This is the intention of the Moonlight Project in Iceland. 🇮🇸 The idea is to create a huge mining farm that relies solely on renewable energy. 💨☀️ Indeed, Iceland has the advantage of having hydroelectric and geothermal power stations, but also a cold climate, which means that the need for cooling infrastructure is reduced. 🥶❄️

Ecological impact

For this reason, several stakeholders have chosen to establish mining farms in Iceland. However, it is estimated that 4.5% of the country’s total energy consumption comes from cryptocurrency mining. 😯 This is equivalent to the electricity consumption of all Icelandic households combined, and the mining farms bring almost no economic or social value to the country, which makes it less attractive for the country. 🥵

Eco-friendly cryptocurrencies? 😁

There are a few eco-friendly cryptocurrencies. Sounds great? 😍 Well, unfortunately, they are not really intended to replace bitcoin and are not yet hugely developed. 🤕 But since it still might be interesting for you to look into them, here are some of the most important ones:

Peercoin uses a system called “proof-of-stake” which avoids the centralization of calculations on a single computer by distributing the calculation among all the users of the currency. 💾 This technique aims to reduce the energy impact that the currency needs for its operation. 📉👍

Eco-friendly cryptocurrencies

SolarCoin uses blockchain technology to encourage the production of solar electricity. 🔆🔌

ECO coins are earned through sustainable actions. Eating meat-free meals, switching to a green energy provider, or riding a bike to work can earn you so-called “ECOs” which you can spend in their sustainable marketplace to buy ecological experiences, services, and goods. ♻️🥗🧶 This is a new way to track, measure, and reward sustainability. In other words, you can now do good and get paid for it! 🤩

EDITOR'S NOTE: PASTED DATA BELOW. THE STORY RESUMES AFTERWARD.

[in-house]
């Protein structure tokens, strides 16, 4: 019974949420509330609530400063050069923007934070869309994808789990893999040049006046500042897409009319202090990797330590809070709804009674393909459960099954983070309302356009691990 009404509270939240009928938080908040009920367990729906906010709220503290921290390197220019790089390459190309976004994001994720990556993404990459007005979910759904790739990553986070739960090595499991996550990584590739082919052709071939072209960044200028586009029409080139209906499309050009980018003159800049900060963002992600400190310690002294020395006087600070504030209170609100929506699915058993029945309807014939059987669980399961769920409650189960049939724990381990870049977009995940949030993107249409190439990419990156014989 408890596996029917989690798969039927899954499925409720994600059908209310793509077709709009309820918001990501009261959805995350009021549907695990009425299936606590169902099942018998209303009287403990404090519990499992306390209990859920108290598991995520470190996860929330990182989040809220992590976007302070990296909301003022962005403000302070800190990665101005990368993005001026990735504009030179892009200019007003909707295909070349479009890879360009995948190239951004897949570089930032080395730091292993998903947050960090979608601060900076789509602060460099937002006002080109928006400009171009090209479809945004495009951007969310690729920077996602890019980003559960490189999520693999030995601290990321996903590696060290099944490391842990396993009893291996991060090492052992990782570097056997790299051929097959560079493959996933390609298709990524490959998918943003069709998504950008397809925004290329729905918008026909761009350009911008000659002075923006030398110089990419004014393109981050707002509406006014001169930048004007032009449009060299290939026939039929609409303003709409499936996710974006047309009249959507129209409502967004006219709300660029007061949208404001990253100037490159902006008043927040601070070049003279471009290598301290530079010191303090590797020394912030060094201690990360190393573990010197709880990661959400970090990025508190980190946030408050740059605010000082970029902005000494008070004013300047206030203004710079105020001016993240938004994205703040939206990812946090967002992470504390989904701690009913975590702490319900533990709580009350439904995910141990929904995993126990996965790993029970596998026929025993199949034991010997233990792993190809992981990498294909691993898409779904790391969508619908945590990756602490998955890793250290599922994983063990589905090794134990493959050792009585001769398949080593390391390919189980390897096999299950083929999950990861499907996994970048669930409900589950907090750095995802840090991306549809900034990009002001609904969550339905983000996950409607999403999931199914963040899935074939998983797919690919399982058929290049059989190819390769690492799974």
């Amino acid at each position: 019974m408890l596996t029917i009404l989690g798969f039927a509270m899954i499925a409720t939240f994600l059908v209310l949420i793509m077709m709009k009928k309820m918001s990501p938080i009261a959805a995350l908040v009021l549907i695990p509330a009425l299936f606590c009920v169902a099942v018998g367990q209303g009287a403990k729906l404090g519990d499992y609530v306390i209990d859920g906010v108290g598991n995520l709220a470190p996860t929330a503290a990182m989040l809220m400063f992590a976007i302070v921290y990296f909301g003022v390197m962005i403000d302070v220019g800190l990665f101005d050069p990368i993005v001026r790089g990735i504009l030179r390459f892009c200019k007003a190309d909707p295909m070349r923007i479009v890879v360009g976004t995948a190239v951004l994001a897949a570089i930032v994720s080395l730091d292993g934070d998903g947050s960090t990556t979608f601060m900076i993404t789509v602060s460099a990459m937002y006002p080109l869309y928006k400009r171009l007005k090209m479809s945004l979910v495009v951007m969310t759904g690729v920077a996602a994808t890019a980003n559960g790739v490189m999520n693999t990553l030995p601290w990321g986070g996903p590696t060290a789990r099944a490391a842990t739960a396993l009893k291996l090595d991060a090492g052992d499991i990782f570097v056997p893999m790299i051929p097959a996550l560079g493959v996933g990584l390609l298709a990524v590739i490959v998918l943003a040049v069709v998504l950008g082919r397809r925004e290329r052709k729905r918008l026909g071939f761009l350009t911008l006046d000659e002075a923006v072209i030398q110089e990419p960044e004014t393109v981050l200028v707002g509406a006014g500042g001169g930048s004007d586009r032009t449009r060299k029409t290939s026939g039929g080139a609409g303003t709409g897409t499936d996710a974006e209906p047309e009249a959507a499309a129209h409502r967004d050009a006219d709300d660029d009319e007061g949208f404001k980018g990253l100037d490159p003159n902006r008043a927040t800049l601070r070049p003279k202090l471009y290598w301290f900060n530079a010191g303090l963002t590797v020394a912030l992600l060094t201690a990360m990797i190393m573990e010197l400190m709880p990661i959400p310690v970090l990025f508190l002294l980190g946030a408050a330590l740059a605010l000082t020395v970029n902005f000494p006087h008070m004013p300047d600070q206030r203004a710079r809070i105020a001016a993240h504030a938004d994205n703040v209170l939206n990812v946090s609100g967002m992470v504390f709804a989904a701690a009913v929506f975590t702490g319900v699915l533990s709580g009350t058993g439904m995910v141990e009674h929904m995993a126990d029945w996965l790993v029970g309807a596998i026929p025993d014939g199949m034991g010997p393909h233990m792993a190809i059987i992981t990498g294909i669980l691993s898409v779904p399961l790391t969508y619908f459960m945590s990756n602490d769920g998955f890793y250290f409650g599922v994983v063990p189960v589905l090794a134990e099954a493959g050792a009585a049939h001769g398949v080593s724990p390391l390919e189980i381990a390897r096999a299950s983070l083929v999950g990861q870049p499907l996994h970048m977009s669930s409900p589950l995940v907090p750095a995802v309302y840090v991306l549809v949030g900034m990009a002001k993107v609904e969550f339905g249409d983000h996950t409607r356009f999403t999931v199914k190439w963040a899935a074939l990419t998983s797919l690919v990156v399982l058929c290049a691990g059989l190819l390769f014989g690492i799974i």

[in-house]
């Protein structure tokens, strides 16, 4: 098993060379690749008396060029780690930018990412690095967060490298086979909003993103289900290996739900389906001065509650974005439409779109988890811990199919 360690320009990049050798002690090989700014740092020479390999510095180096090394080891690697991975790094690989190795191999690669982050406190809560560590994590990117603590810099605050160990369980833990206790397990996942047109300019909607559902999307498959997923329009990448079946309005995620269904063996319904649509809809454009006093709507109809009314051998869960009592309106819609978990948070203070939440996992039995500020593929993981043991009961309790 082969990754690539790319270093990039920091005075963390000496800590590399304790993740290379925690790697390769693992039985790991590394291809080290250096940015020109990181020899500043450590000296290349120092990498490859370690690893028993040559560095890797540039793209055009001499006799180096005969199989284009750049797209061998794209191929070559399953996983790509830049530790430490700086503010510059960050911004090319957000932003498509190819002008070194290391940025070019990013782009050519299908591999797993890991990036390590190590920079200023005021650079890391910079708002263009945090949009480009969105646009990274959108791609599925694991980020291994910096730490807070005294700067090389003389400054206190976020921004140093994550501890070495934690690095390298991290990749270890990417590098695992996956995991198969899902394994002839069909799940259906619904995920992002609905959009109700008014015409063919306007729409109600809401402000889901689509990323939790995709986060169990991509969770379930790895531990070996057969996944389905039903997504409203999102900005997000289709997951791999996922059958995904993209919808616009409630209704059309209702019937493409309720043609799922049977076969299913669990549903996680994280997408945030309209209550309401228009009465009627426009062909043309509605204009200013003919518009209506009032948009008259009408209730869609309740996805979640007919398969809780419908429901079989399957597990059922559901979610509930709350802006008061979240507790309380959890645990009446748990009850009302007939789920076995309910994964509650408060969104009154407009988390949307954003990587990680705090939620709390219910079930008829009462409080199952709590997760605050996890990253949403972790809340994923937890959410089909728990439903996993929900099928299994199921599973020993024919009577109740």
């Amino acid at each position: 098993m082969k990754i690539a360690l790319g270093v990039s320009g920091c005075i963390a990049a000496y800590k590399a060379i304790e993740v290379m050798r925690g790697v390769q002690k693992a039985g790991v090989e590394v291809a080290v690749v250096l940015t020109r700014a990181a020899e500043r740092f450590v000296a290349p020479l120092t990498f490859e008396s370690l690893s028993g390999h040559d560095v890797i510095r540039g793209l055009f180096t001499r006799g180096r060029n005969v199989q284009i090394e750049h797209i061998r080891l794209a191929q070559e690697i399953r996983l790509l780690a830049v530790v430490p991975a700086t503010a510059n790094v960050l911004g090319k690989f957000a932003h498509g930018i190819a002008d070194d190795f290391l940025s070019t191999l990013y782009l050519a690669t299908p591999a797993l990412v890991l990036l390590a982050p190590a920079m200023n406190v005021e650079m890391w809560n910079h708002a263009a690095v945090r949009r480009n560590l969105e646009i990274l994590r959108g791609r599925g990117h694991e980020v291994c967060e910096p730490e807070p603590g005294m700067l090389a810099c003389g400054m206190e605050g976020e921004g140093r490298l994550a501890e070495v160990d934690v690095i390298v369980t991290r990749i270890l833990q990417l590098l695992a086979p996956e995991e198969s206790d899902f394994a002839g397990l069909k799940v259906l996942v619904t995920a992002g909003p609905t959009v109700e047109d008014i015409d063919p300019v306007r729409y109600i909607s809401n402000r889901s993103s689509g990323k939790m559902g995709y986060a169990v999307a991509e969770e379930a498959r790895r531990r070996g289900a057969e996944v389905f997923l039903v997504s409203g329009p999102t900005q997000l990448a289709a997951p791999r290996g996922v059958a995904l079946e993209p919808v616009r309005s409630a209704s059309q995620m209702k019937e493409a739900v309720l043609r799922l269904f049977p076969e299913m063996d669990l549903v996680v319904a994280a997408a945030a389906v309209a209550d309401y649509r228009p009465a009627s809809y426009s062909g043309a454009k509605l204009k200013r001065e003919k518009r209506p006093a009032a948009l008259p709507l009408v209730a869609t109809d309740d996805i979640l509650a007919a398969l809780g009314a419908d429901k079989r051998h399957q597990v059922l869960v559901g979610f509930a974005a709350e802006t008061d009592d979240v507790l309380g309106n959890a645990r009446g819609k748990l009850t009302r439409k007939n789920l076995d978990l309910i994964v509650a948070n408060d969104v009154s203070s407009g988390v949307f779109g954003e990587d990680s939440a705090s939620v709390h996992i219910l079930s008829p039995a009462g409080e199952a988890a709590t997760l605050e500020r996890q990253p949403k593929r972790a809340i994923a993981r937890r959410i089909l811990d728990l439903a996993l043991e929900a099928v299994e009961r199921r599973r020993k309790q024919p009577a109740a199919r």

Also the second biggest cryptocurrency Ethereum just implemented a big update, not only did it reduce transaction fees but it switched from the Proof-of-Stake method to the Proof-of-Work concept, significantly reducing energy consumption by up to 99.5%. 👀

Now the concepts behind cryptocurrencies should not sound cryptic anymore! ✍️ We hope you now have a better understanding and encourage you to read more on this topic. 🤓 But till then – be the movement – makeimpact! ❤️

Cryptocurrencies environmental impact


We are not financial advisors, and we do not claim any responsibility for the financial choices you may make on the basis of what you read in this blog. The content of the blog is of an informative nature and has an educational purpose. It is not to be regarded as either investment advice or recommendations, nor do we relate to the reader’s private, financial situation. Any use of information is at your own risk. We encourage you to seek financial guidance if you do not understand the risks in the area. We are not responsible for any choices you may make, based on what you read on the m!Club or from our company page on LinkedIn — MakeImpact.